The work used the ex-post-facto design to deepen our understanding of the relationship between gender and students’ academic achievements in English Language. The sample comprised 220 Junior Secondary Three (JSS III) students (110 male and 110 female) drawn from three randomly selected Secondary Schools in Calabar South Local Government Area of Cross River State, Nigeria. Two instruments were used: Students gender and their end-of-semester examination results in English Language. These items were obtained from English Language Class teachers. The data were correlated and analyzed using independent t-test to derive the research measure. The result showed a no significant relationship between gender and students’ achievements in English Language. The paper therefore recommended that teachers go to the classes with unbiased notions of gender among learners in their various disciplines.
Sexual Objectification of the Woman’s Body- An Analysis of Selected Popular Benga Songs among the Luo Community, Kenya (Published)
In spite of the educative and entertaining role that songs perform in the society, it is important to note that songs are also deployed to circulate certain stereotypes and ideologies. This paper sought to identify the stereotypic objectification of women in society and man’s claims of sexual prowess. This was guided by an analysis of popular songs among the Luo community based on Benga Music. To guide this critical appraisal, the study employed purposive sampling technique to select appropriate songs by Okatch Biggy. The song artist, Okatch Biggy, is known as the Benga Guru of the 1990’s. The study was guided by Symbolic Interactionism and Liberal Feminist Theory. Song texts were collected in VHS, VCD and DVD formats from music stores. Data was transcribed, translated and analyzed through qualitative method. The study is expected to contribute to gender scholarships and provide information for non-governmental organizations, churches and the media to sensitize and censure stereotypical songs.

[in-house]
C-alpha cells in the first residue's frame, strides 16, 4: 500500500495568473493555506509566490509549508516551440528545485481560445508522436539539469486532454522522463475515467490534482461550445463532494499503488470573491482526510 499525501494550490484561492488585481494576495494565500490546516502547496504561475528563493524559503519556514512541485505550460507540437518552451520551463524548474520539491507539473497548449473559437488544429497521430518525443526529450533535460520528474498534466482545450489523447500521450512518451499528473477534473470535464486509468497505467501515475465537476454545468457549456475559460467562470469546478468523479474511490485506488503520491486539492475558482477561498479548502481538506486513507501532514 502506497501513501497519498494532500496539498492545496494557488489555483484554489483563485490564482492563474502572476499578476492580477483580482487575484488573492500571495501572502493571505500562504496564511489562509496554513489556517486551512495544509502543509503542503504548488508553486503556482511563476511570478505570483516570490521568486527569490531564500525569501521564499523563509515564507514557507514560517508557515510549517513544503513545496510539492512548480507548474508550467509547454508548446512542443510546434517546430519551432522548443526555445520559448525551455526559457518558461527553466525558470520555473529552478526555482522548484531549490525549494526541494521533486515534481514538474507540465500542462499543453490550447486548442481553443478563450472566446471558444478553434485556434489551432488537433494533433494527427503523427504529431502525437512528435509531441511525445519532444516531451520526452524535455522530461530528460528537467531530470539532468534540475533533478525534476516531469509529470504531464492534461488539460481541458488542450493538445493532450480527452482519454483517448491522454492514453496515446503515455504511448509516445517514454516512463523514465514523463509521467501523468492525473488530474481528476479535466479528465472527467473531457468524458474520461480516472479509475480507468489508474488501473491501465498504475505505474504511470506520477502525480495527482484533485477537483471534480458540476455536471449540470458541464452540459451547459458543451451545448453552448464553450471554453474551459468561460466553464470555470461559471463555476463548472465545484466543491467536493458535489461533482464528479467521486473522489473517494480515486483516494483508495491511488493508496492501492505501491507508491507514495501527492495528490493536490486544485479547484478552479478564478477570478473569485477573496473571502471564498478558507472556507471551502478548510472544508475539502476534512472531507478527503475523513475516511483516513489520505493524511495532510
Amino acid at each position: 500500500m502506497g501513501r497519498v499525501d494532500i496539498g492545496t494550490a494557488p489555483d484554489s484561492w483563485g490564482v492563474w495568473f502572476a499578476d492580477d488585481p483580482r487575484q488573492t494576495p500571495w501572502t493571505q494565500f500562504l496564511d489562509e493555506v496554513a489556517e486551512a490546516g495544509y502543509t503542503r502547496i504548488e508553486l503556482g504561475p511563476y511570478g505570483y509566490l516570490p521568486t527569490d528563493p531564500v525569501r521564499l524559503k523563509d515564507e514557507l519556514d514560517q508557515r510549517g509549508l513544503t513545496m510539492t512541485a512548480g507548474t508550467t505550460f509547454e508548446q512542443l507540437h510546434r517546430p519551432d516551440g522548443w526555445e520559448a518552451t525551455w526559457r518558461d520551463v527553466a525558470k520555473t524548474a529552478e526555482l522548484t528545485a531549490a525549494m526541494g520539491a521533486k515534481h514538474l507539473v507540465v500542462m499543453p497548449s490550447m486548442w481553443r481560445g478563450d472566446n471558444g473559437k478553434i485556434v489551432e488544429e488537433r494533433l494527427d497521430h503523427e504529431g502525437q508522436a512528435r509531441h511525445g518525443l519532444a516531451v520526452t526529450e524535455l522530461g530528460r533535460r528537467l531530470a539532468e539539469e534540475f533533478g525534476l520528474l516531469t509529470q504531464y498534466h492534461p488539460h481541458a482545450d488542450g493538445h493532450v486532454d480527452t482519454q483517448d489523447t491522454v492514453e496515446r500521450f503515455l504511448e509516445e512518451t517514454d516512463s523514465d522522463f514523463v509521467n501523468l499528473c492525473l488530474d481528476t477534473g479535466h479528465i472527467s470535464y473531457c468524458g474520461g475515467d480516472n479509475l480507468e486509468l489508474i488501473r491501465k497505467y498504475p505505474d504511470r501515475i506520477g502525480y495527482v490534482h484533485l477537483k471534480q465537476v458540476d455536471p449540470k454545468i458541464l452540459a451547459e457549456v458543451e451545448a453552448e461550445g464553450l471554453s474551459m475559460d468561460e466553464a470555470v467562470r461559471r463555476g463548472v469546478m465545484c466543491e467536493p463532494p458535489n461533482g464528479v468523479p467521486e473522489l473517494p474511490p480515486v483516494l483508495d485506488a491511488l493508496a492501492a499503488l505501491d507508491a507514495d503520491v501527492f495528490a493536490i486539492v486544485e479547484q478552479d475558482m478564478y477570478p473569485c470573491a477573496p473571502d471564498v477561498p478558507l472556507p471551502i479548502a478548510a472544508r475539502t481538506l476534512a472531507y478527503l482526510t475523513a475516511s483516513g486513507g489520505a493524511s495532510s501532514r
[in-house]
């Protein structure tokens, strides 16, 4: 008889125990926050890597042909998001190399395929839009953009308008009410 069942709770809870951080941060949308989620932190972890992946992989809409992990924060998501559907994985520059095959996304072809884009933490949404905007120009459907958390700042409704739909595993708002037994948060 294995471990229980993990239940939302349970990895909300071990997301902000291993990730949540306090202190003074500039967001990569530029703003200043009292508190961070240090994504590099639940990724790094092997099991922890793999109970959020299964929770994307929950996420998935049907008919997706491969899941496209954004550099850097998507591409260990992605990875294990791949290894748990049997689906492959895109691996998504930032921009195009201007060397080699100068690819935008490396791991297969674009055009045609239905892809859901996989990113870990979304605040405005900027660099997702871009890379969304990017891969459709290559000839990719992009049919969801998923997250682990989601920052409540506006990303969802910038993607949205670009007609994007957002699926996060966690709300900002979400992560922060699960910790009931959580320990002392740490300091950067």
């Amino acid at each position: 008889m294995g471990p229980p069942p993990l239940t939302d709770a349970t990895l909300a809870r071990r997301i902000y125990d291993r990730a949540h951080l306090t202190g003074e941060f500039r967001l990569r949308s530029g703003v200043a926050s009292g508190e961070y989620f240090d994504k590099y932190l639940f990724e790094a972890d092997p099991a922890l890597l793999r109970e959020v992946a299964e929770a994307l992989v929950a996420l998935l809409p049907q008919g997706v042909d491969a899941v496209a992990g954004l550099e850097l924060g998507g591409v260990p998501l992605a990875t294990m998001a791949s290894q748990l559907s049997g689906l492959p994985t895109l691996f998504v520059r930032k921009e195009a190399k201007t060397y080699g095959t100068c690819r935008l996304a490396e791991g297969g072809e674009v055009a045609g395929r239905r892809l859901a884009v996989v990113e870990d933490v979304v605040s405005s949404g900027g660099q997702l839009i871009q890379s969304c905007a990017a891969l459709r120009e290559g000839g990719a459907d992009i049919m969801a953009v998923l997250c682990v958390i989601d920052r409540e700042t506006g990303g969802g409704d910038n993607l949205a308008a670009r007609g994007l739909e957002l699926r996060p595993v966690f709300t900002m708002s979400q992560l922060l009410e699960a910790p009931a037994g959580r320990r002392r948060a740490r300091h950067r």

The Perception of Characteristics, Behaviors, Cultures And Traditions Toward Own and Other Ethnic Groups (Published)
Malaysia is a country famously known for its multiple unique cultural and ethnic diversities, particularly in Sabah and Sarawak. The state of Sabah consists of 35 ethnics and 215 sub-ethnics and each ethnicity can be identified by language, dialect or culture. Despite the diversity of culture, customs and beliefs, respectively, Sabah is generally perceived and reported by the mass media to still be able to stand as a harmonious state without the presence of the issues that may affect national unity. However, if there is an attitude of stereotypes, prejudice and discrimination among ethnic, it may seriously affect the solidarity between people in Sabah. Thus, this study aims to explore the concept of stereotypes, prejudice and discrimination among ethnic groups in Sabah by studying on how certain ethnic groups perceive their own ethnicity and of other ethnic groups. The respondents of this study are from 36 members of ethnic association which representing four groups of different ethnics in Sabah, Malaysia: Kadazandusun, Bajau, Chinese and Murut. These four groups of ethnic are the major ethnic groups in Sabah, Malaysia. This study is a qualitative study that using in-dept interview and focus group discussion method to collect the data. The results were discussed further in the text.